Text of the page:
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Elysium Film Review and Special Comment
Warning: This review contains spoilers
Neil Blomkamp returns with a fantastic follow-up to 2009's District 9. This film is not a sequel, but it is definitely a spiritual successor since it follows the same formula and features intense action in a politically unjust world.Some have found that to be a problem, but I do not and I will address that in the special comment at the end of this review.
The story takes place in the year 2154 where two distinct classes of people exist, the rich and powerful, who live on a utopian space station called Elysium, and everyone else, who live on a dystopian, overpopulated, and ruined Earth. Illegal immigrants sent to Elysium in order to take advantage of the stations medical supplies that can cure any disease or fix any injury, are ruthlessly killed or deported by Secretary Delacourt, played by Jodie Foster. Ex-con Max, played by Matt Damon, lives in a destroyed Los Angeles and works in a factory after being released from prison countless acts of theft. At work one day, he is seriously injured in an accident and has only five days to live because of severe radiation poisoning. Max's old criminal boss Spider uses his injury to convince Max to take one last job, steal information that can give control of Elysium over to the people of Earth. To do this, Max is fitted with an exoskeleton that gives him increased strength and a way to hack into the information stored inside the mind of a wealthy businessman of Elysium. Once Secretary Delacourt discovers the plot, she dispatches psychotic Elysium deep cover agent Kruger, played by the great Sharlto Copley, to stop him. During Max's journey, he comes across his old flame Frey, played by Alice Braga, who has a sick child that can be cured on Elysium. What follows is an intense and action packed journey to free the world and bridge the gap between the poor and the powerful.
The political themes of this film are very overt just as they were with District 9. Where that was an allegory on the horrors of racism and apartheid, Elysium takes on illegal immigration and universal healthcare. By clearly creating a massive distance between the haves and have nots, Blomkamp gives the audience a reason to support the breaking of laws that are criminally unjust and are purposely used keep others from achieving some form of prosperity. That formula worked very well for District 9 and it works very well again in Elysium. Secretary Delacourt serves as a metaphor for the rich and powerful of today who use that power to keep others from achieving that same level of prosperity. The idea that this kind of oppression doesn't exist because we have a "fair" system is rejected in Elysium much like it's rejected by people of today because their are still constructed obstacles that prevent people from climbing the social ladder.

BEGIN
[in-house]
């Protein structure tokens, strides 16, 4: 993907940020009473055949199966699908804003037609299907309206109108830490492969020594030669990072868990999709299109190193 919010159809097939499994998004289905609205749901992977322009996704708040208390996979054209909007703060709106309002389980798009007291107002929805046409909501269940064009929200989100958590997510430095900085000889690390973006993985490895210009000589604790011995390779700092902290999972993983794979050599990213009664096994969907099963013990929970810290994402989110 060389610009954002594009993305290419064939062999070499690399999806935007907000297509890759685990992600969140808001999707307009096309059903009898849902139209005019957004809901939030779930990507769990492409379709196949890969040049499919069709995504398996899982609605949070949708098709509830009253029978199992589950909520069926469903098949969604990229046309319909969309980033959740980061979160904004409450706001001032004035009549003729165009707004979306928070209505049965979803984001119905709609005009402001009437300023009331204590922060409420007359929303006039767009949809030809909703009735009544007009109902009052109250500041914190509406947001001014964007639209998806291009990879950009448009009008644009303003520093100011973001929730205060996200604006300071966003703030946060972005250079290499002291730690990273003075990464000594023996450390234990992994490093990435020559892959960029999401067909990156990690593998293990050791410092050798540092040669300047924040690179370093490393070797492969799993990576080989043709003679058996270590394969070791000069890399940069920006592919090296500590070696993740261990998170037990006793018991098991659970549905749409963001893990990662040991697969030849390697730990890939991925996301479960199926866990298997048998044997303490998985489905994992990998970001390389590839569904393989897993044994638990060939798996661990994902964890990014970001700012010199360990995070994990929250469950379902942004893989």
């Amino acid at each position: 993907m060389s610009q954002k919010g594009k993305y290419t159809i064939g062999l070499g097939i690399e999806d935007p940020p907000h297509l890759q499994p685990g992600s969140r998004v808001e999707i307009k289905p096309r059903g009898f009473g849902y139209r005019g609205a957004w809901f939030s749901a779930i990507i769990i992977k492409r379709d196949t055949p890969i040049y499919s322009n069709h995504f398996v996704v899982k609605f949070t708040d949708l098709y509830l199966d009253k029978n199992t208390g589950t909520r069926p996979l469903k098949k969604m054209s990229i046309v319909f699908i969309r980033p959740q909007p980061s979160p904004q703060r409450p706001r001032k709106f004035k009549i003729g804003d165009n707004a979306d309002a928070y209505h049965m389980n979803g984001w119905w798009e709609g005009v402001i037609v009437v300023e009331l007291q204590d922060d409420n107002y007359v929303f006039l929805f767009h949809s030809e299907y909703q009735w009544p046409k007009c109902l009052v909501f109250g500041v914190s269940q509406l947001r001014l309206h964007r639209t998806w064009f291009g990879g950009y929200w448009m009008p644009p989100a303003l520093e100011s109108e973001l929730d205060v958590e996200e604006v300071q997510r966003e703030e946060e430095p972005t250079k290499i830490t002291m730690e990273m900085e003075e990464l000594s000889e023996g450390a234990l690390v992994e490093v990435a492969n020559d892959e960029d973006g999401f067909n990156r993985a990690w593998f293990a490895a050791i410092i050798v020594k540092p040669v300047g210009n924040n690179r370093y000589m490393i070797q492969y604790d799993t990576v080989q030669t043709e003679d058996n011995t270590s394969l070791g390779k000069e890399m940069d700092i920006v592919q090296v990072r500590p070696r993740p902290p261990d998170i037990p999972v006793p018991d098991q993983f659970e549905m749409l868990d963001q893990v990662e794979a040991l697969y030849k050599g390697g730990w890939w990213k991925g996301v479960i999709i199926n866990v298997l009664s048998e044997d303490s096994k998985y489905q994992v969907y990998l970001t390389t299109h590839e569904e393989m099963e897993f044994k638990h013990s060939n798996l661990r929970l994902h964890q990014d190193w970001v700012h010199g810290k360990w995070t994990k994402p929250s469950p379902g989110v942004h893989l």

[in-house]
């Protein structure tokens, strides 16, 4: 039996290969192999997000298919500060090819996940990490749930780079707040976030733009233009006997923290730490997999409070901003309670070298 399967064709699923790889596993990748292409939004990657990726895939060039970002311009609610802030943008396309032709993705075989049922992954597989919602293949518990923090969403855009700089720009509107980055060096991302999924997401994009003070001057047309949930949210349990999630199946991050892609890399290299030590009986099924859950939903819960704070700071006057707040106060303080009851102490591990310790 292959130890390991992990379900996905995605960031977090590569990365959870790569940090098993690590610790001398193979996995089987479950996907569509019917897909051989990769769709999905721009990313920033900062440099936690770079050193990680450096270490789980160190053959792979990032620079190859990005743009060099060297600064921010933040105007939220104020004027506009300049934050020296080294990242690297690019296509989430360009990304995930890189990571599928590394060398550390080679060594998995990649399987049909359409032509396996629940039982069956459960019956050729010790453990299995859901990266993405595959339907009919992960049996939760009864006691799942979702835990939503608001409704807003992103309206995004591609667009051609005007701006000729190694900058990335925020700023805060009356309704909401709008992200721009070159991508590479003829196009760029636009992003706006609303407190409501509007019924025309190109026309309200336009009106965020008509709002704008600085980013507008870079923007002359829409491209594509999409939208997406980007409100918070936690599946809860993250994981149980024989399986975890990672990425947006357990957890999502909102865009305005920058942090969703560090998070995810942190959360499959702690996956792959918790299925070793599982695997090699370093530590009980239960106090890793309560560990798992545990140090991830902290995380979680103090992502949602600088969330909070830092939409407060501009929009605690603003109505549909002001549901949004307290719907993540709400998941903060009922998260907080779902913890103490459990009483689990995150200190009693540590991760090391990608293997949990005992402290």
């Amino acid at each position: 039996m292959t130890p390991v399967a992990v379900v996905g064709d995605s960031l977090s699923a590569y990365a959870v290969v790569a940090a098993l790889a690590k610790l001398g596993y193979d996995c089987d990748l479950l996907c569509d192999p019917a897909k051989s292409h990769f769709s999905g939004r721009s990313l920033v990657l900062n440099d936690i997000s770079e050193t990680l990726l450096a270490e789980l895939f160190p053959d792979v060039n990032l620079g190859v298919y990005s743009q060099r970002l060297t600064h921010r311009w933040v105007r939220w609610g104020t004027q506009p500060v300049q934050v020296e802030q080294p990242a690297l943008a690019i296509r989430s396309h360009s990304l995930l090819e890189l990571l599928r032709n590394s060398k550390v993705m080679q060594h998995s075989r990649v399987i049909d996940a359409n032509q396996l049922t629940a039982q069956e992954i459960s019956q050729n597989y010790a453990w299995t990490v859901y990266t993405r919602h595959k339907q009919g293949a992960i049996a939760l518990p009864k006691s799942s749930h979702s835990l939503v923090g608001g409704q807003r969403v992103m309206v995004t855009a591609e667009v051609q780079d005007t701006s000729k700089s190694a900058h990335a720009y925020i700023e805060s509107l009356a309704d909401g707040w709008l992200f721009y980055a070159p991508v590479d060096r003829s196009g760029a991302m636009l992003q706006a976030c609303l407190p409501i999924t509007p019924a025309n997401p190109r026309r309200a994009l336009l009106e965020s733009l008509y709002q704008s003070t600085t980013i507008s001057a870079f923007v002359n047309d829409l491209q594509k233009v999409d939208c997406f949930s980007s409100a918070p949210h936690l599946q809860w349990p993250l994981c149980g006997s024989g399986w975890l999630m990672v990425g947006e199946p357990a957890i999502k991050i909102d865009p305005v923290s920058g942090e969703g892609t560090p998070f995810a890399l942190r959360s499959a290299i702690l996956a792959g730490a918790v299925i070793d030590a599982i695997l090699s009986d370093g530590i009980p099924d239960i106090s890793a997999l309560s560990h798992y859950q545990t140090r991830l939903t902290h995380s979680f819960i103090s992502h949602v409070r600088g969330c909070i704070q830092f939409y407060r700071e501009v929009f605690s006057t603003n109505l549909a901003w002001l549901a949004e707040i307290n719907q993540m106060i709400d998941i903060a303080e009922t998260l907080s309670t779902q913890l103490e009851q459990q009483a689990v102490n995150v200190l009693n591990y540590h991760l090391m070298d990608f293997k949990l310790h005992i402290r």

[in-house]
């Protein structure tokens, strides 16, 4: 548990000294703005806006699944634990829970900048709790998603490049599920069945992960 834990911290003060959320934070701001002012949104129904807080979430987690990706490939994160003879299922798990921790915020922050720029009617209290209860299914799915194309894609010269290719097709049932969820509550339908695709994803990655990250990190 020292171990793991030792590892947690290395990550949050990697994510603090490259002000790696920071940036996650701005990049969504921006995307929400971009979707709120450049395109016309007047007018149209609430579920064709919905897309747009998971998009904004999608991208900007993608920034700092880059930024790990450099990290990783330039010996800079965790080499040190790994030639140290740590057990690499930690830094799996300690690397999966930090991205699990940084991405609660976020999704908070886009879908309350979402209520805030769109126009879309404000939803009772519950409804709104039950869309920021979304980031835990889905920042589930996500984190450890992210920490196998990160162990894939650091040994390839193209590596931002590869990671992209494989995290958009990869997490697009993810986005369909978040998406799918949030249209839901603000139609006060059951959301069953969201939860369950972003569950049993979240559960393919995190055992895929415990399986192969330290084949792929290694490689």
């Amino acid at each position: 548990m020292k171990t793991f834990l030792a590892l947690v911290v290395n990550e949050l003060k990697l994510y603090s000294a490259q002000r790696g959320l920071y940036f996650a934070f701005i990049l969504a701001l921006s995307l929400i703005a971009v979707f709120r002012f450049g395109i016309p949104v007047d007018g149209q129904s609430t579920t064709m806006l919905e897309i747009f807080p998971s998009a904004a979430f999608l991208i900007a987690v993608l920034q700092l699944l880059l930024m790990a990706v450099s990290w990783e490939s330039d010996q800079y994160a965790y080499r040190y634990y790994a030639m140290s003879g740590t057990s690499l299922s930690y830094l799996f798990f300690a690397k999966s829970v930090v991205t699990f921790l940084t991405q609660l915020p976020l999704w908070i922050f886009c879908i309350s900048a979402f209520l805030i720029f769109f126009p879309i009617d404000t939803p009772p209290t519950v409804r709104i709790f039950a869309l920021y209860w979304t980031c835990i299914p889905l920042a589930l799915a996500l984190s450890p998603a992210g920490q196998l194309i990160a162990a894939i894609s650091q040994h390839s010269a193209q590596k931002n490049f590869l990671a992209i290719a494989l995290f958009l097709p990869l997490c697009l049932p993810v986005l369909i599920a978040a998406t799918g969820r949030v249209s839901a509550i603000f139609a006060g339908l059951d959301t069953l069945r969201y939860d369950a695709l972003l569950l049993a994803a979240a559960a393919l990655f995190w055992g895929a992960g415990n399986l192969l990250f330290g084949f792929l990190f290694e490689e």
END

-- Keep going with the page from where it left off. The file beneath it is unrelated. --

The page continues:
As for the film itself, Blomkamp does another great job at visually creating his world. His actors do a good as well. Matt Damon plays the hero once again and finds strong footing as Max who simply wants a chance to live. He fights tooth and nail to get that chance and doesn't stop for a second. Alice Braga turns in a good performance as Max's friend Frey, Sharlto Copley gives a scene-stealing performance as the ruthless Kruger, and despite others who say the contrary, I believe that Jodie Foster's performance was just fine. She needed to play someone who was completely unlikable in every way and she did her job well. Her voice, her look, her attitude, and her actions made me despise her. I think people have missed the boat by saying that her performance was bad when in reality her character was supposed to be an awful human being. Like District 9, the action was fantastic in every way. From shootouts, to chases, to fistfights, Elysium delivered.
If you are one of the people who enjoyed District 9, then you'll enjoy Elysium just as much. District 9 is the superior movie, but that does not take away ANYTHING from Elysium at all. I am very much looking forward to Neil Blomkamp's work in the future.
I'd like to take some time to address something that has troubled me about the criticism towards this movie and some of the other films of this summer. I believe that there is overt hypocrisy in film criticism going on right now. In 2009, District 9 was critically acclaimed and even went to be nominated for best picture at the Oscars. This film follows the same winning playbook, but it's criticized for things that were praised in District 9 such as the style, the themes, and even the action. The action criticism annoys me the most because it's been a common criticism this year among critics and fans. You're telling me it was okay for Blomkamp to blow people up and feature graphic violence in District 9, but it's wrong in Elysium. Django Unchained was just as violent and the critics loved it. Another example I can go back to is the criticism for the action in Man of Steel. So you're telling me that critics have no problem praising films that feature mass terrorist attacks showing hundreds and thousands of people being killed in Iron Man 3 and Star Trek Into Darkness, but it's wrong for Superman and Zod to throw each other through a few buildings in Man of Steel and it's wrong for the level of violence depicted in Elysium to occur to the point where the percentage scores for Man of Steel and Elysium are far lower than Iron Man and Star Trek on rottentomatoes. I have a problem with that. If you're not going to criticize and ignore things in some movies, then you shouldn't be complaining about it in others. In addition, if you're going to praise one movie for something, then I don't think it's fair to criticize another movie that does the exact same thing in the same manner that was successful before and is successful again.